Struggling with short naps or no naps at all with your child? As a pediatric sleep consultant, I’m sharing 5 tips to ensure a better nap schedule for your baby!
Did you know, there are five things that as a pediatric sleep consultant I have to check off of a list when I speak to my clients? Solving nap issues are complicated, but it starts with these five steps.
Before we even talk about a short nap strategy, awake windows, on-the-go naps, going from a bassinet to a crib, and all of those sleep transitions, there are five key checkpoints that I have to make sure we’re all on the same page to create a better sleep schedule.
This is the FIRST step for better naps. Your child’s room needs to be pitch black dark. When I am helping clients troubleshoot their short naps, I need to make sure that their nursery is 1000% dark!
Can you go into your child’s room, close the blinds, close the curtains, close the door, turn off the lights, sit down in a chair, let yourself acclimate to their room and then hold your hand in front of your face and SEE it? If you can see your hand, it’s too bright!
This is the most important step—because your child, even babies, can register sunlight through a closed eyelid. Now you may be thinking, “yeah, but my baby naps at daycare and it’s not dark there”. You’re right, but the naps aren’t good quality.
When we can control the nap environment, it is hugely important to have the room as dark as possible.
I have story after story of families who come to me, and on their sleep log, they record a 20-minute nap, 30-minute nap, and a 20-minute nap. And then, I ask them to send me a picture of the child’s room. Often, I can see a whole ring of light around the curtains and light underneath the door. There are a lot of ways we can solve this. I have two resources for you.
First, blackout blinds are a lifesaver!
Want to learn more about creating a dark room for bedtime? We have an entire blog post you can read about blackout blind solutions HERE.
Second, once you get the windows as dark as possible, use a fitted bed sheet around the door for pesky light filtering through. It is always worth double-checking the light that comes underneath the door if you’re in an old home. You will always have better sleep when it’s dark.
The second thing on my nap checklist is a white noise machine. I personally love the yoga sleep dohm classic. It is pure white noise at its finest. Now, I definitely want to speak about lullabies or music playing during naptime. I’ve heard from a lot of my toddler families who say their child likes listening to classical music or peaceful music when they sleep.
If it’s not broke, don’t fix it. If your toddler is a napping champ, and they listen to lullabies all night long, all nap long, then great! But if your toddler is not napping or is sleeping terribly, turn off the lullabies and crank up the constant white noise.
When you have a constant rhythmic white noise going like the Dohm classic or rain sound that is continuous, your child will not wake up when a track changes.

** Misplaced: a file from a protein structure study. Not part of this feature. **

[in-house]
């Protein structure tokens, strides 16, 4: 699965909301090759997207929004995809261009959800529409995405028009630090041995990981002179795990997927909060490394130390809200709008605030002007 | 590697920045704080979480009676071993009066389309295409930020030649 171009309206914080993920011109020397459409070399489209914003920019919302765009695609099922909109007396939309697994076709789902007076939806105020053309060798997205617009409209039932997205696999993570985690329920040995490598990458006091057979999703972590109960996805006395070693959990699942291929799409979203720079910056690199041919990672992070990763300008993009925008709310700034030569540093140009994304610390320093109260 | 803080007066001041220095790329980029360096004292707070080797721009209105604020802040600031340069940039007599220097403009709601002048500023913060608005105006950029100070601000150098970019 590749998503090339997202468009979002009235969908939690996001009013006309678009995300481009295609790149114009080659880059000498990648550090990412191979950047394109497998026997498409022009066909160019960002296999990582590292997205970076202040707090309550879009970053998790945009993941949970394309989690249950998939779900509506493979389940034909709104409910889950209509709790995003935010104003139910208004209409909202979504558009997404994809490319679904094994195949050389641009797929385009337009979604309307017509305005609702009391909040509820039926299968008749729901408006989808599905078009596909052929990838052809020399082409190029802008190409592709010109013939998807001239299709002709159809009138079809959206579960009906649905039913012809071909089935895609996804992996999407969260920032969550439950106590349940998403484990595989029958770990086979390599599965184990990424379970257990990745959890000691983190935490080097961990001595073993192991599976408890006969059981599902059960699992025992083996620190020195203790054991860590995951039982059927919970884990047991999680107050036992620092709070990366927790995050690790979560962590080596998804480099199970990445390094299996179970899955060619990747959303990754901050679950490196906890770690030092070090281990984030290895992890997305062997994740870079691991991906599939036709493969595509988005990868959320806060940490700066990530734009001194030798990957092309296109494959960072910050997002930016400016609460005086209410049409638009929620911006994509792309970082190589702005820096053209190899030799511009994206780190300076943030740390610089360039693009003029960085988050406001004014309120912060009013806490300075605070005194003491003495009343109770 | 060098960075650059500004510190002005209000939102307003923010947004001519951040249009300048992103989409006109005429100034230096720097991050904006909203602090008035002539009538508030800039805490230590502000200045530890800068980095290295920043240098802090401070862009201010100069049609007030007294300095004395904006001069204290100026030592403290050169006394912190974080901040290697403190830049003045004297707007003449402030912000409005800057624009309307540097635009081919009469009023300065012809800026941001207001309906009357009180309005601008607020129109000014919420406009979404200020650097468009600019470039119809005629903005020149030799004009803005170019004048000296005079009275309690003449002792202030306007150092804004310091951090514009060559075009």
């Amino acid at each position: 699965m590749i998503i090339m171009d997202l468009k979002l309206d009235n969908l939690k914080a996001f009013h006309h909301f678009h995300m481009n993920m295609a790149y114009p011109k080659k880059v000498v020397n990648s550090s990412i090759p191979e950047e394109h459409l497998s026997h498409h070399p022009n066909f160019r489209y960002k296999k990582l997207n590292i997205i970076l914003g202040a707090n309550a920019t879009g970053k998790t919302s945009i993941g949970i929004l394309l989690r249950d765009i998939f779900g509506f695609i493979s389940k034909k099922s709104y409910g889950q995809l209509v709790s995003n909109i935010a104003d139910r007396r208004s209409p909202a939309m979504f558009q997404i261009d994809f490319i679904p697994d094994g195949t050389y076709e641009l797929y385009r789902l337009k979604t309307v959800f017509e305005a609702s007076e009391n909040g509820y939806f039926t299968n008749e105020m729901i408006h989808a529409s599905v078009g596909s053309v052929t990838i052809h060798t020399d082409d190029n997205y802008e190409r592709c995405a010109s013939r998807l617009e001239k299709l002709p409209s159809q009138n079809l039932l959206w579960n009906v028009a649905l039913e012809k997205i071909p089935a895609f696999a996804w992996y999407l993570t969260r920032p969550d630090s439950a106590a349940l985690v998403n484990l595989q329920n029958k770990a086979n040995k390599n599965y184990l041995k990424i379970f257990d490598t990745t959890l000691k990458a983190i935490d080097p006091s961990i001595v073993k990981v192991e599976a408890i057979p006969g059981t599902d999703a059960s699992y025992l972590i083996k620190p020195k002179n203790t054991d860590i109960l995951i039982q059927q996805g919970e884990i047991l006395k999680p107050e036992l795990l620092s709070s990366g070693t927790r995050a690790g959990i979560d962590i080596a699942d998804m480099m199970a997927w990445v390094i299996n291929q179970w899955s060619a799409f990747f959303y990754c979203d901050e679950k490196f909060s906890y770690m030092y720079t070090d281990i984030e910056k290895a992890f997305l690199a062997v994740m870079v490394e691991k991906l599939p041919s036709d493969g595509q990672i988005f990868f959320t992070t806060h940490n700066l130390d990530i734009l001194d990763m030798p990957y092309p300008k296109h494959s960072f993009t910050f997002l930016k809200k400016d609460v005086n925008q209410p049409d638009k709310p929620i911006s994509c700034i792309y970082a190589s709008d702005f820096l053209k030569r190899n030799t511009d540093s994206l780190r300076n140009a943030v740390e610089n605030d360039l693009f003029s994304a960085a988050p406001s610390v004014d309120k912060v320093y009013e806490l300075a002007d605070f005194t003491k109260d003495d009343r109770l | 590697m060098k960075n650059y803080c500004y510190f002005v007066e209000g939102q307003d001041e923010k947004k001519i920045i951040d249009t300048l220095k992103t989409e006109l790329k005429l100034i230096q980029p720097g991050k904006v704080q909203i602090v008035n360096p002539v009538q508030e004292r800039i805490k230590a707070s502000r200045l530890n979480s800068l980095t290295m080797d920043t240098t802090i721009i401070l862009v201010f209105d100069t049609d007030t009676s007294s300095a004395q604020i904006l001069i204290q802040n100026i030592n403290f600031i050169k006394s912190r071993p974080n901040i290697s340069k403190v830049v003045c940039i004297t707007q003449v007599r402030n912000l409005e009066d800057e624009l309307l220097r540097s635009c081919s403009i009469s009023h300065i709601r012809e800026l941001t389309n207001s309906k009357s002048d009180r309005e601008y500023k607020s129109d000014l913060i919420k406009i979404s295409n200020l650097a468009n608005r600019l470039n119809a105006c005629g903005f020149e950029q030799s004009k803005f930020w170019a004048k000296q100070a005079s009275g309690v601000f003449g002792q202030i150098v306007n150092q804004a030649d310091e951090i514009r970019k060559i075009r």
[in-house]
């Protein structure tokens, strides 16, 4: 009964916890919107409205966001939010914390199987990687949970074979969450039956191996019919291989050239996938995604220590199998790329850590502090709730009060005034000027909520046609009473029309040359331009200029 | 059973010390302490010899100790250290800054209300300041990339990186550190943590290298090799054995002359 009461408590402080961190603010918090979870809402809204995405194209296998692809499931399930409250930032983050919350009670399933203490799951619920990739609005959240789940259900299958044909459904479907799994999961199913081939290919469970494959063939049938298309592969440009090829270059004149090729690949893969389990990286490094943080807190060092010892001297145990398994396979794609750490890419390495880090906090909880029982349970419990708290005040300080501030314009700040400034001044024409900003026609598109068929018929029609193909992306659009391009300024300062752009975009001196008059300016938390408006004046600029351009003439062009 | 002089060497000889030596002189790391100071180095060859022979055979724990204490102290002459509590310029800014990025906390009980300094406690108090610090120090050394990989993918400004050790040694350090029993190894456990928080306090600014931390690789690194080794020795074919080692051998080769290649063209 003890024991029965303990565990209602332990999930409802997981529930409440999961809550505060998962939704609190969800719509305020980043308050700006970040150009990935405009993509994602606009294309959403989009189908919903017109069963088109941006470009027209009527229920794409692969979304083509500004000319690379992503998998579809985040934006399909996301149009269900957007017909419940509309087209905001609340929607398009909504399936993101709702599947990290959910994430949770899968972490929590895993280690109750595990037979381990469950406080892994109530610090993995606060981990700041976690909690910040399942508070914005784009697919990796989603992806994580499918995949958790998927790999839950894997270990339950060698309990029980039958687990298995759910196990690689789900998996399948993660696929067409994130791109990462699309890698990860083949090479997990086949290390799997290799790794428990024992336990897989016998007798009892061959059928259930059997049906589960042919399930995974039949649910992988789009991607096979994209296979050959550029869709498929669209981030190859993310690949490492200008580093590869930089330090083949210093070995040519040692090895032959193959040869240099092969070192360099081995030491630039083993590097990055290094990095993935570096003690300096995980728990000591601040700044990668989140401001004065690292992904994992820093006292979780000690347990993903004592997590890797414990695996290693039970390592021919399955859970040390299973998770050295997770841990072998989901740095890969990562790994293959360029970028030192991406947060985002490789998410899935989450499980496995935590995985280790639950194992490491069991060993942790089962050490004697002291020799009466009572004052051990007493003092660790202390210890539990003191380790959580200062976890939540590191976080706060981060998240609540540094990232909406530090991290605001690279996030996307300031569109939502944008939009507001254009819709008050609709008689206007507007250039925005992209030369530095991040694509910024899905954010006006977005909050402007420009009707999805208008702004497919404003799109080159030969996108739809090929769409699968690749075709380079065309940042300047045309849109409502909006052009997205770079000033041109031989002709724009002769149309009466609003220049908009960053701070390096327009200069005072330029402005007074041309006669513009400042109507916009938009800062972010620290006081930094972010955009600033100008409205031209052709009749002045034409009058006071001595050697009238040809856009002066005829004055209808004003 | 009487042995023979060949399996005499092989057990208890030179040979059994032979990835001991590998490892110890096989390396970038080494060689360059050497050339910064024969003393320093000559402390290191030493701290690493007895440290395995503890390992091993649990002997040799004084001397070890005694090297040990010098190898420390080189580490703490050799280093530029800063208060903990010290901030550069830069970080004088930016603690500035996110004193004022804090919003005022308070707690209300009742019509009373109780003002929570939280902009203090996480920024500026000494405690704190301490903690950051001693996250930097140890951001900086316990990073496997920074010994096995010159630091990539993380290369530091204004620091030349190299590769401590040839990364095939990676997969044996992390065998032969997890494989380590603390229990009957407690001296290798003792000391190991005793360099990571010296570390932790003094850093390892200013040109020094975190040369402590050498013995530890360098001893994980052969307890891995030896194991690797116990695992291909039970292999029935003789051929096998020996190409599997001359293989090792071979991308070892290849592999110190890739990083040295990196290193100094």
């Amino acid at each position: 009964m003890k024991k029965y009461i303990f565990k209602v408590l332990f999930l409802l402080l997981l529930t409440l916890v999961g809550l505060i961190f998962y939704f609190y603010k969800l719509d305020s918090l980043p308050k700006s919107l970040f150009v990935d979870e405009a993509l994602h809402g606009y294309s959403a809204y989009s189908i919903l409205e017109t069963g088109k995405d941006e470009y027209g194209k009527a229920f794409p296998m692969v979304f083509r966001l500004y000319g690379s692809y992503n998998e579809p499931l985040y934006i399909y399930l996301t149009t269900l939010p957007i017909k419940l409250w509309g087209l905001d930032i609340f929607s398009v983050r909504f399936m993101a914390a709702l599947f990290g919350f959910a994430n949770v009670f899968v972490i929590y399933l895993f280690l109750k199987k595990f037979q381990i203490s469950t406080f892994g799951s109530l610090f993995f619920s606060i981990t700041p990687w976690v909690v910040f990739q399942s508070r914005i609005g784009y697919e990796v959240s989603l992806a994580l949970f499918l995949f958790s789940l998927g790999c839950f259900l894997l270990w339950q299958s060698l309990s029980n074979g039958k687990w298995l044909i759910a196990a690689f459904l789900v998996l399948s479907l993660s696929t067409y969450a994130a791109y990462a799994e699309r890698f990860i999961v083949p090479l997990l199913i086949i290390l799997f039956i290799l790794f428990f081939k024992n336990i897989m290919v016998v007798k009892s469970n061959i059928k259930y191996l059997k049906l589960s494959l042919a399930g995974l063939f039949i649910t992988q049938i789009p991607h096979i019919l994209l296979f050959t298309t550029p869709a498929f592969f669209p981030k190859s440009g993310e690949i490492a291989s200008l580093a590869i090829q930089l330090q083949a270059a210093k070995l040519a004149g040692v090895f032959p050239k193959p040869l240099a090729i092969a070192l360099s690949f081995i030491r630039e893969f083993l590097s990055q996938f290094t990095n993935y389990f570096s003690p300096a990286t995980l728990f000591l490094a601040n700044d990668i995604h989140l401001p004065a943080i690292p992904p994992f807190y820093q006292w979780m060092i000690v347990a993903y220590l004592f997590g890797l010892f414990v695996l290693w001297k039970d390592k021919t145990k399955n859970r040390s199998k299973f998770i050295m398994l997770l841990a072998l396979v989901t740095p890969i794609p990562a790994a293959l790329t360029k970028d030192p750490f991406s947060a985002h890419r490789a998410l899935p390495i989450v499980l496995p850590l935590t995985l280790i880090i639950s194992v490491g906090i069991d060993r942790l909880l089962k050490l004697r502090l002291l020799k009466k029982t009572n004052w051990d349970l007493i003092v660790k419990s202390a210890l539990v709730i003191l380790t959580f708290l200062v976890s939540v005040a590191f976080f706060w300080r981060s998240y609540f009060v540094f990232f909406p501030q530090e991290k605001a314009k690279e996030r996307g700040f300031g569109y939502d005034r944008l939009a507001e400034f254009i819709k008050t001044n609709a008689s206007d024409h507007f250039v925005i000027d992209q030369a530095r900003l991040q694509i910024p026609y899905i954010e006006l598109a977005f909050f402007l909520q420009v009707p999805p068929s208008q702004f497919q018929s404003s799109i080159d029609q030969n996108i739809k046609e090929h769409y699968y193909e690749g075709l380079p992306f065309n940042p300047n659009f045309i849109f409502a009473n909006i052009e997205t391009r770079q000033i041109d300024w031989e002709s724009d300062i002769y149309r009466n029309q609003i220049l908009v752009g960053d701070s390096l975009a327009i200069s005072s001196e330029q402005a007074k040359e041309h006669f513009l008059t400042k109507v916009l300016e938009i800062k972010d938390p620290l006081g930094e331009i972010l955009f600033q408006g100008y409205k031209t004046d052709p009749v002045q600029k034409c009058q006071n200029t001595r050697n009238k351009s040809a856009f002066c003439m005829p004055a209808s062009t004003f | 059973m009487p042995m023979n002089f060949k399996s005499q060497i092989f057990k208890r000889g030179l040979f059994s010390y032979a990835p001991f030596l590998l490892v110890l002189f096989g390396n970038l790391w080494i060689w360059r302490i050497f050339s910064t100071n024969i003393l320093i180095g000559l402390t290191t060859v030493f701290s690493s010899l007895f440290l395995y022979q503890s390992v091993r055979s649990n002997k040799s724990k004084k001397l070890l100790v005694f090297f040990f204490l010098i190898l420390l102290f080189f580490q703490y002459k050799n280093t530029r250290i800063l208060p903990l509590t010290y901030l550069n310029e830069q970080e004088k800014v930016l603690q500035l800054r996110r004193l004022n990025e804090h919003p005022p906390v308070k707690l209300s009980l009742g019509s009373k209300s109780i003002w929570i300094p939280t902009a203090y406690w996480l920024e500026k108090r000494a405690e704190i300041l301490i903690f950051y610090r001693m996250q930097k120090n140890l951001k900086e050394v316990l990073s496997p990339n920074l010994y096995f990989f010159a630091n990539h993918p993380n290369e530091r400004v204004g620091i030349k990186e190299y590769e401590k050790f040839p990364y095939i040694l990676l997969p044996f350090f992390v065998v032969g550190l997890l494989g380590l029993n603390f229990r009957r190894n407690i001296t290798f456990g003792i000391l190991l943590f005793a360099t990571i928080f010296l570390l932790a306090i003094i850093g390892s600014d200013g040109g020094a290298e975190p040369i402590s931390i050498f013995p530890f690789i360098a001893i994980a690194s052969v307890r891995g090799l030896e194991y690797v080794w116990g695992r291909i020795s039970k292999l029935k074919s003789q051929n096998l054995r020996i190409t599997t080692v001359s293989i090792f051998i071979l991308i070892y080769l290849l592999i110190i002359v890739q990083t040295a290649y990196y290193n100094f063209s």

When a musical song ends and there’s dead space between song one and song two, it can cue your child to wake up. This is why I recommend a natural way to wake up a child is to turn the white noise off and their eyes typically open. The white continuous noise is key for great long naps.
The third step on my napping checklist is performing safety checks. This might sound like it doesn’t belong on a nap checklist, but let me explain. I have worked with families who have had to run into their child’s room when they were trying to fall asleep for a nap (or woke up from a short nap) because the child was playing with the monitor cord hanging on the wall. This is distracting and unsafe for the child!
I also don’t recommend mobiles over the crib either—they are great for the changing table. Lastly, I absolutely don’t like toys like those cutesy aquariums that you can put on the side of a child’s crib, so they can entertain themselves in the middle of the night.
Any toys and distractions in the crib those need to go. Make sure your monitor is not mounted on the crib.
Go ahead and mount the monitor on the wall and ensure there are no loose items around your child’s crib and bassinet. That is so important. When you’re trying to improve naps, there cannot be any distractions.
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When I’m working with a client and their naps are struggling, I go through my checklist:
Checking for sleep props is an important step. Is there anything that your child is depending on to help them fall back to sleep after a short nap?
Are they waking after 30 minutes because the pacifier fell out of their mouth?
Are they waking after 30 minutes because the rocking has ended?
What was happening that started their sleep journey…that is now totally missing when they wake later?
Through my sleep training programs I teach parents how to equip their children with self-soothing skills that *they* control. So when a short nap ends, they can roll over and go back to sleep, find their thumb, or grab their lovey and go back for more rest!
The fifth item on my checklist is the biggest step. When your child is waking up from a short nap, what do they think is going to happen? Do they think they get to have a bottle? Are they expecting you to pat them to sleep?
What does your child believe that they need to go to sleep or to fall back asleep after just one sleep cycle?
If they are able to get up after a short nap and instantly get to watch a TV show or finish the nap in Mom’s bed….the short nap cycle probably won’t end!
I hope this has given you a lot to think about.
In this blog, you now have five things you can check off right now to ensure better naps!
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